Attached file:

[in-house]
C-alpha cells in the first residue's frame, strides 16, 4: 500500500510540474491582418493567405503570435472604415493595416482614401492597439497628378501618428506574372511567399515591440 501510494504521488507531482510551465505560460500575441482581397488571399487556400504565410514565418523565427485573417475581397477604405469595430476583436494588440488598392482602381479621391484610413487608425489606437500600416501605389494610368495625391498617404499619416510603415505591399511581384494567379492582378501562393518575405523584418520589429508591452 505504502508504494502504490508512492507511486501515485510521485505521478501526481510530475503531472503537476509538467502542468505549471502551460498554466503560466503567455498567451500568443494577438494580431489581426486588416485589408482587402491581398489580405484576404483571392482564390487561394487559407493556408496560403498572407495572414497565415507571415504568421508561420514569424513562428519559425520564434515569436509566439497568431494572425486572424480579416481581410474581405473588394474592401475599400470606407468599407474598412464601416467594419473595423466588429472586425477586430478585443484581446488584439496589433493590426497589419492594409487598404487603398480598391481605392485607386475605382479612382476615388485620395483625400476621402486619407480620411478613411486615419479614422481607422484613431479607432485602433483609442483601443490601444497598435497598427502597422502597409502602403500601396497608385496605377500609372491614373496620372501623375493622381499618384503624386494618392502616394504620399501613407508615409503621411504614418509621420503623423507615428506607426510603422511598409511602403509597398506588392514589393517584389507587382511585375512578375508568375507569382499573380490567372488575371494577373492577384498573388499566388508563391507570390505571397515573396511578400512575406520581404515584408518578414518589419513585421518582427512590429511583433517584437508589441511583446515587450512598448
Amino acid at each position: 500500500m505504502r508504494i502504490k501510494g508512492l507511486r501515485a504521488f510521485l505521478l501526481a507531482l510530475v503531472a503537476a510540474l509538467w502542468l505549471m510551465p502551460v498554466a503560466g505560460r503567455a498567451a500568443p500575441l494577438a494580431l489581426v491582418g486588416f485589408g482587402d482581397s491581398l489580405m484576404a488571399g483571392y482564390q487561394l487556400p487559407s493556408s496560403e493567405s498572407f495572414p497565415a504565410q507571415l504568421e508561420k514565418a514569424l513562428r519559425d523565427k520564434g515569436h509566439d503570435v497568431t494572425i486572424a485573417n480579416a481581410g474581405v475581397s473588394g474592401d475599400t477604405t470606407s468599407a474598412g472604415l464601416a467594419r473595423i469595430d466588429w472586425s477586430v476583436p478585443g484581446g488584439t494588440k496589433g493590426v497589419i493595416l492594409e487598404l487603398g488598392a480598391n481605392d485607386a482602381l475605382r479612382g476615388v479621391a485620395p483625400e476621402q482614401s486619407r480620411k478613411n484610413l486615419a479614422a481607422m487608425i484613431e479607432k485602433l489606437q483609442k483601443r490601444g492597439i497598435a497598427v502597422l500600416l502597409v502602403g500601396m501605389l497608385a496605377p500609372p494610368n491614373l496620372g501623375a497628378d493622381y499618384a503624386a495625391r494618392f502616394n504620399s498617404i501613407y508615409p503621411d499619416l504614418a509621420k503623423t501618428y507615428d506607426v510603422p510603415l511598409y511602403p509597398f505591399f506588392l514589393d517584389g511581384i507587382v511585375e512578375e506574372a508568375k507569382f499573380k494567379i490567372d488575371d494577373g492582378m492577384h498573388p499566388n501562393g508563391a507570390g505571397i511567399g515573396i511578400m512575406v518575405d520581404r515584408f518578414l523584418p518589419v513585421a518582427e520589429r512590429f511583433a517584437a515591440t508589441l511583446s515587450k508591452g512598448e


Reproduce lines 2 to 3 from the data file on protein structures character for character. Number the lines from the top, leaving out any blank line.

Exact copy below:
C-alpha cells in the first residue's frame, strides 16, 4: 500500500510540474491582418493567405503570435472604415493595416482614401492597439497628378501618428506574372511567399515591440 501510494504521488507531482510551465505560460500575441482581397488571399487556400504565410514565418523565427485573417475581397477604405469595430476583436494588440488598392482602381479621391484610413487608425489606437500600416501605389494610368495625391498617404499619416510603415505591399511581384494567379492582378501562393518575405523584418520589429508591452 505504502508504494502504490508512492507511486501515485510521485505521478501526481510530475503531472503537476509538467502542468505549471502551460498554466503560466503567455498567451500568443494577438494580431489581426486588416485589408482587402491581398489580405484576404483571392482564390487561394487559407493556408496560403498572407495572414497565415507571415504568421508561420514569424513562428519559425520564434515569436509566439497568431494572425486572424480579416481581410474581405473588394474592401475599400470606407468599407474598412464601416467594419473595423466588429472586425477586430478585443484581446488584439496589433493590426497589419492594409487598404487603398480598391481605392485607386475605382479612382476615388485620395483625400476621402486619407480620411478613411486615419479614422481607422484613431479607432485602433483609442483601443490601444497598435497598427502597422502597409502602403500601396497608385496605377500609372491614373496620372501623375493622381499618384503624386494618392502616394504620399501613407508615409503621411504614418509621420503623423507615428506607426510603422511598409511602403509597398506588392514589393517584389507587382511585375512578375508568375507569382499573380490567372488575371494577373492577384498573388499566388508563391507570390505571397515573396511578400512575406520581404515584408518578414518589419513585421518582427512590429511583433517584437508589441511583446515587450512598448
Amino acid at each position: 500500500m505504502r508504494i502504490k501510494g508512492l507511486r501515485a504521488f510521485l505521478l501526481a507531482l510530475v503531472a503537476a510540474l509538467w502542468l505549471m510551465p502551460v498554466a503560466g505560460r503567455a498567451a500568443p500575441l494577438a494580431l489581426v491582418g486588416f485589408g482587402d482581397s491581398l489580405m484576404a488571399g483571392y482564390q487561394l487556400p487559407s493556408s496560403e493567405s498572407f495572414p497565415a504565410q507571415l504568421e508561420k514565418a514569424l513562428r519559425d523565427k520564434g515569436h509566439d503570435v497568431t494572425i486572424a485573417n480579416a481581410g474581405v475581397s473588394g474592401d475599400t477604405t470606407s468599407a474598412g472604415l464601416a467594419r473595423i469595430d466588429w472586425s477586430v476583436p478585443g484581446g488584439t494588440k496589433g493590426v497589419i493595416l492594409e487598404l487603398g488598392a480598391n481605392d485607386a482602381l475605382r479612382g476615388v479621391a485620395p483625400e476621402q482614401s486619407r480620411k478613411n484610413l486615419a479614422a481607422m487608425i484613431e479607432k485602433l489606437q483609442k483601443r490601444g492597439i497598435a497598427v502597422l500600416l502597409v502602403g500601396m501605389l497608385a496605377p500609372p494610368n491614373l496620372g501623375a497628378d493622381y499618384a503624386a495625391r494618392f502616394n504620399s498617404i501613407y508615409p503621411d499619416l504614418a509621420k503623423t501618428y507615428d506607426v510603422p510603415l511598409y511602403p509597398f505591399f506588392l514589393d517584389g511581384i507587382v511585375e512578375e506574372a508568375k507569382f499573380k494567379i490567372d488575371d494577373g492582378m492577384h498573388p499566388n501562393g508563391a507570390g505571397i511567399g515573396i511578400m512575406v518575405d520581404r515584408f518578414l523584418p518589419v513585421a518582427e520589429r512590429f511583433a517584437a515591440t508589441l511583446s515587450k508591452g512598448e